Warning: This is a preliminary report that has not been peer-reviewed. It should not be regarded as conclusive, guide clinical practice/health-related behavior, or be reported in news media as established information.

TMPRSS2 and furin are both essential for proteolytic activation and spread of SARS-CoV-2 in human airway epithelial cells and provide promising drug targets (Preliminary Report)

In December 2019, a novel coronavirus named SARS-CoV-2 first reported in Wuhan, China, emerged and rapidly spread to numerous other countries globally, causing the current pandemic. SARS-CoV-2 causes acute infection of the respiratory tract (COVID-19) that can result in severe disease and lethality. Currently, there is no approved antiviral drug ...
for treating COVID-19 patients and there is an urgent need for specific antiviral therapies and vaccines. In order for SARS-CoV-2 to enter cells, its surface glycoprotein spike (S) must be cleaved at two different sites by host cell proteases, which therefore represent potential drug targets. In the present study we investigated which host cell proteases activate the SARS-CoV-2 S protein in Calu-3 human airway epithelial cells. We show that S can be cleaved by both the proprotein convertase furin at the S1/S2 site and the transmembrane serine protease 2 (TMPRSS2) at the S2 site. We demonstrate that TMPRSS2 is essential for activation of SARS-CoV-2 S in Calu-3 cells through antisense-mediated knockdown of TMPRSS2 expression. Further, we show that SARS-CoV-2 replication can be efficiently inhibited by two synthetic inhibitors of TMPRSS2 and also by the broad range serine protease inhibitor aprotinin. Additionally, SARS-CoV-2 replication was also strongly inhibited by the synthetic furin inhibitor MI-1851. Combining various TMPRSS2 inhibitors with MI-1851 produced more potent antiviral activity against SARS-CoV-2 than an equimolar amount of any single serine protease inhibitor. In contrast, inhibition of endosomal cathepsins by E64d did not affect virus replication. Our data demonstrate that both TMPRSS2 and furin are essential for SARS-CoV-2 activation in human airway cells and are promising drug targets for the treatment of COVID-19 either by targeting one of these proteases alone or by a combination of furin and TMPRSS2 inhibitors. Therefore, this approach has a high therapeutic potential for treatment of COVID-19.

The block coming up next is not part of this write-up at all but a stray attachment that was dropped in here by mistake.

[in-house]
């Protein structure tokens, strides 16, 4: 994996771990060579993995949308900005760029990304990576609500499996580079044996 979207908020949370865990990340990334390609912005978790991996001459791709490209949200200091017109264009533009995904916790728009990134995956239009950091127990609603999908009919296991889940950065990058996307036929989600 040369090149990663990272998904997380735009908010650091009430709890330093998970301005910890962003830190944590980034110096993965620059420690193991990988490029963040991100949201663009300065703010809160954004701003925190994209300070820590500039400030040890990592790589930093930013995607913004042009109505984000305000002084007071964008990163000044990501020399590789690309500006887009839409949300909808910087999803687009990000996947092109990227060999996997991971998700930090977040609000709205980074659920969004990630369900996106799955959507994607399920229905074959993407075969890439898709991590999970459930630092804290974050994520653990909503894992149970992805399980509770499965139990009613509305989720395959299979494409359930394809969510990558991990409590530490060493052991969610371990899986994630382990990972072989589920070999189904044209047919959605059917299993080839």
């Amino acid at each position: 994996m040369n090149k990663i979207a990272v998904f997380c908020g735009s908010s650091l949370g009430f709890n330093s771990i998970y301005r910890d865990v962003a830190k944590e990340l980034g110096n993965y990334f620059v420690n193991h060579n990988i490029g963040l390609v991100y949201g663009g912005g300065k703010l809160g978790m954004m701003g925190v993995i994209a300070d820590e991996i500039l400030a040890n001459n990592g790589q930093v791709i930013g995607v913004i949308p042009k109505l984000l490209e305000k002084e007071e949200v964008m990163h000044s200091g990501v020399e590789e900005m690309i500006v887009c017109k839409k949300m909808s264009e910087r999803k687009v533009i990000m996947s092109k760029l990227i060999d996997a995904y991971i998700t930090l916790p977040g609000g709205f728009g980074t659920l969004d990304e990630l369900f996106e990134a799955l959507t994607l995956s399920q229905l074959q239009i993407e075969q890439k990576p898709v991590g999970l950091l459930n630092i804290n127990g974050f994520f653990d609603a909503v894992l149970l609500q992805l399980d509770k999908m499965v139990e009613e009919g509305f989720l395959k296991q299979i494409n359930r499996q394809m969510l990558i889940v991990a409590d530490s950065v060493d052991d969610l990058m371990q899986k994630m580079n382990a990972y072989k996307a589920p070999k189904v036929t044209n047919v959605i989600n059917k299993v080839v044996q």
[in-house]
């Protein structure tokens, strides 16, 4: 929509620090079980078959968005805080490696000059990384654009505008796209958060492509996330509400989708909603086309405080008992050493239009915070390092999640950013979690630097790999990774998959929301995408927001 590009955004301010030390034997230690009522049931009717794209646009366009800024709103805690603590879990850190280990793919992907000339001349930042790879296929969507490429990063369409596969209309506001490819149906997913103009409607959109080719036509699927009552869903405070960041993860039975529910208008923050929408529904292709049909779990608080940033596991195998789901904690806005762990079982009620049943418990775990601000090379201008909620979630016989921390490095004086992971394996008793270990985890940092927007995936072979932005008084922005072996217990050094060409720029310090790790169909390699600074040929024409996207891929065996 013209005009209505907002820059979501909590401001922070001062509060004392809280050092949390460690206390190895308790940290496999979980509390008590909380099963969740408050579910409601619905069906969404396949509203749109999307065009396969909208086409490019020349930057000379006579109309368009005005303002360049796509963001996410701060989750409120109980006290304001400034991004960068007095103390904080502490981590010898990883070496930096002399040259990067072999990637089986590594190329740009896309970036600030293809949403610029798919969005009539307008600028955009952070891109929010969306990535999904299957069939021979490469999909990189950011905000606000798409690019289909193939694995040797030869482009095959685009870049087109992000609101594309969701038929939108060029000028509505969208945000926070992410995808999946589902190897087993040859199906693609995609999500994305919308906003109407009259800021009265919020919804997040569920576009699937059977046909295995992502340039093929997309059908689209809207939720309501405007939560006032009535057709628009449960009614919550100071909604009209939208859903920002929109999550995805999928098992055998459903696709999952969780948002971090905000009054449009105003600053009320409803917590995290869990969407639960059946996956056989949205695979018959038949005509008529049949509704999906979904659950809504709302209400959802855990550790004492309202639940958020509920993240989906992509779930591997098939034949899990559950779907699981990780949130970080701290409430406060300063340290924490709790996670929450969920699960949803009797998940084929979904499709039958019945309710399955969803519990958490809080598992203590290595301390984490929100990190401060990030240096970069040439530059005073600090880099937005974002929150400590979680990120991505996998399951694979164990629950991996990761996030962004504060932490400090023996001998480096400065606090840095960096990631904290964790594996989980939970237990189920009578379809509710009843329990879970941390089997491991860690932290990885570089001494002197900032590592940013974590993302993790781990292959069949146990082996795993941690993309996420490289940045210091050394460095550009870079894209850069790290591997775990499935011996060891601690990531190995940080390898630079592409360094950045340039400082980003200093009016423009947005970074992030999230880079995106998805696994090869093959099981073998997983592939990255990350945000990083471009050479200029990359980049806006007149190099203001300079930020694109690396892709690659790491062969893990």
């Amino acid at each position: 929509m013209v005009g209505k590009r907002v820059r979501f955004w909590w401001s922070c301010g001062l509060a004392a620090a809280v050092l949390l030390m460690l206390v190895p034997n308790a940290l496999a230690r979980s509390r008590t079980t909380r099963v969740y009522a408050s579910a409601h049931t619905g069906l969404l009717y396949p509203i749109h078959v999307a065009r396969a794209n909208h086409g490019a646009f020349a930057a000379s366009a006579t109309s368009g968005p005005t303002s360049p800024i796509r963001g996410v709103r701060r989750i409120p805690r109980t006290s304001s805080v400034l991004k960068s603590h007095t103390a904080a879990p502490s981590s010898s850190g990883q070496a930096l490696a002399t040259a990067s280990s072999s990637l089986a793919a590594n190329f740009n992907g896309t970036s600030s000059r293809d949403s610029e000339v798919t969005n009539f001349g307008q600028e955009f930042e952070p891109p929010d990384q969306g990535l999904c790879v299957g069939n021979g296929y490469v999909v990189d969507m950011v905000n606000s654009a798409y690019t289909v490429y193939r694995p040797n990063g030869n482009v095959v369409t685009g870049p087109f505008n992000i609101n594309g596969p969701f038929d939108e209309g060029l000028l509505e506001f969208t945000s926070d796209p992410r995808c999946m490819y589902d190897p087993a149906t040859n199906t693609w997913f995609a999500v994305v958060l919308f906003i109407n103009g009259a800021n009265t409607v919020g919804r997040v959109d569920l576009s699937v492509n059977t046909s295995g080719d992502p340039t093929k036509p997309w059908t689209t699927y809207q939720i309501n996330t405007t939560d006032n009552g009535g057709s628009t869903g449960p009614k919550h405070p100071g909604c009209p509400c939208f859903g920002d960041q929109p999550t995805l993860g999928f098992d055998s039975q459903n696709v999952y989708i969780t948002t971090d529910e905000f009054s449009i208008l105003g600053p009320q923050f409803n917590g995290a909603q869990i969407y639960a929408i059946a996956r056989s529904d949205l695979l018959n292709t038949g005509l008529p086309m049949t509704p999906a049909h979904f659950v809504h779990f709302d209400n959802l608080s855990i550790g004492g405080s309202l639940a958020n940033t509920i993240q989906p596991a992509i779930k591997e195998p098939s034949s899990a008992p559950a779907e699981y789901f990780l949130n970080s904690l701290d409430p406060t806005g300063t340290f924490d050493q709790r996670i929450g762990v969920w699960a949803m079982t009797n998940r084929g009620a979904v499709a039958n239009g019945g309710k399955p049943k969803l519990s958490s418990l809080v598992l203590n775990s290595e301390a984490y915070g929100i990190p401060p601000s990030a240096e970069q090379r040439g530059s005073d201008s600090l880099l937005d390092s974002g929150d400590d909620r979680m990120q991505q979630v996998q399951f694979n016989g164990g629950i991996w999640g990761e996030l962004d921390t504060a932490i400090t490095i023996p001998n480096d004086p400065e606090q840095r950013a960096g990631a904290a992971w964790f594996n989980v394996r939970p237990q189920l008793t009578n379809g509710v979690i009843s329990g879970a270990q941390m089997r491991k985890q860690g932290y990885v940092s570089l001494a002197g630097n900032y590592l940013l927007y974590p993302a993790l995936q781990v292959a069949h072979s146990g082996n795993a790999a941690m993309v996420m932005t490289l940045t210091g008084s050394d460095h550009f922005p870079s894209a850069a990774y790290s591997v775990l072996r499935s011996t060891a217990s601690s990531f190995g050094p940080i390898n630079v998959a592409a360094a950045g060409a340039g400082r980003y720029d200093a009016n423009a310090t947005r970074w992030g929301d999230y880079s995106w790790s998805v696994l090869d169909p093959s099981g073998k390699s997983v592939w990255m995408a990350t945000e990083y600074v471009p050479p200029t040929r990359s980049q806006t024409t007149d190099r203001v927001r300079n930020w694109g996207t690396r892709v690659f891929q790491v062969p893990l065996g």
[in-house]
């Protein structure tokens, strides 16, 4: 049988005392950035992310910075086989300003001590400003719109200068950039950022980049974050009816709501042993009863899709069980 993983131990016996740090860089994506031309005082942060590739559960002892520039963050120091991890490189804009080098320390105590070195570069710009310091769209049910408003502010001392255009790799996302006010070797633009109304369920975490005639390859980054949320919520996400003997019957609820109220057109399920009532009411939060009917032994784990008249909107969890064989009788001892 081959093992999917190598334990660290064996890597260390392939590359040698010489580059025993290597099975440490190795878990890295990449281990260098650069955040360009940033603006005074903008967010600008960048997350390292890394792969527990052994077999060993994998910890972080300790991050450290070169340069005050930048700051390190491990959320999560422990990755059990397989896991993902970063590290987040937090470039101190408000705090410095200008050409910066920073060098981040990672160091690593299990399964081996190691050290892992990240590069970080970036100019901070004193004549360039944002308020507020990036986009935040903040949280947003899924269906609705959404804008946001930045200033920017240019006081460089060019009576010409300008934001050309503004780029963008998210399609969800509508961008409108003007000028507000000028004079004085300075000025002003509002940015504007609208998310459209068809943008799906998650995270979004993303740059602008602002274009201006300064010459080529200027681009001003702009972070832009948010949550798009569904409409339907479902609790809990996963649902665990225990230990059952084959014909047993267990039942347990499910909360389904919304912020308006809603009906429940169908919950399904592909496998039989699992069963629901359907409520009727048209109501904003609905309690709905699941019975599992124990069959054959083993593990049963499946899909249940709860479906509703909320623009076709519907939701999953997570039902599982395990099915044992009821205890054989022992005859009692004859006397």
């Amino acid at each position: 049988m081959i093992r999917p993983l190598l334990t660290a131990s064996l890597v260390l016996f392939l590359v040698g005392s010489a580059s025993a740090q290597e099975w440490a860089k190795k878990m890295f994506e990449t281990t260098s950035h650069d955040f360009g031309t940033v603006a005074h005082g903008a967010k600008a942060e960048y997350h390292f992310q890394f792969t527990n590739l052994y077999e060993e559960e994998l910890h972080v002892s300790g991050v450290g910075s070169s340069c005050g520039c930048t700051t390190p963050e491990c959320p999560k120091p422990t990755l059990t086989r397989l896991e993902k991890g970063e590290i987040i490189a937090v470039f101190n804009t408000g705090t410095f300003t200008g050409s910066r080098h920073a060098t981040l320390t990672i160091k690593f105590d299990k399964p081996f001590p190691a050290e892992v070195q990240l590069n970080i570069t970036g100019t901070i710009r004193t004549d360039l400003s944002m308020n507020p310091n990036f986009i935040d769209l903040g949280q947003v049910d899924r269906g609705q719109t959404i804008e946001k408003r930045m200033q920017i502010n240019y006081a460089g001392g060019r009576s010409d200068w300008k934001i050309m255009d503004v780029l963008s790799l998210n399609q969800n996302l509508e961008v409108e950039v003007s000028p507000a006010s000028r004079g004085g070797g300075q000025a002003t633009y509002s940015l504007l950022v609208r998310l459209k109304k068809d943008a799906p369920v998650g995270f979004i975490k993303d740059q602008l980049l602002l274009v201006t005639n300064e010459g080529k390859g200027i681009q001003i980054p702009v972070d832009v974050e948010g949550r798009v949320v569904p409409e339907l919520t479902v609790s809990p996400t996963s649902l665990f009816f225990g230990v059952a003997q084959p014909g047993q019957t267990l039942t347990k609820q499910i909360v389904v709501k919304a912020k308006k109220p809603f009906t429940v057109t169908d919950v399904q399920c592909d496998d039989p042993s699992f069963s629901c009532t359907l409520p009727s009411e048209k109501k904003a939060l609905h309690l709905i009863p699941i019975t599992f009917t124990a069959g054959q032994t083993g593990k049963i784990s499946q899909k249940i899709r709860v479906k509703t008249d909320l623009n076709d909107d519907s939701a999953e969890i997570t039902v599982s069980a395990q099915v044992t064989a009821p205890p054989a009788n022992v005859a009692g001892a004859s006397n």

Date: Apr. 15, 2020
Status: Preliminary Report
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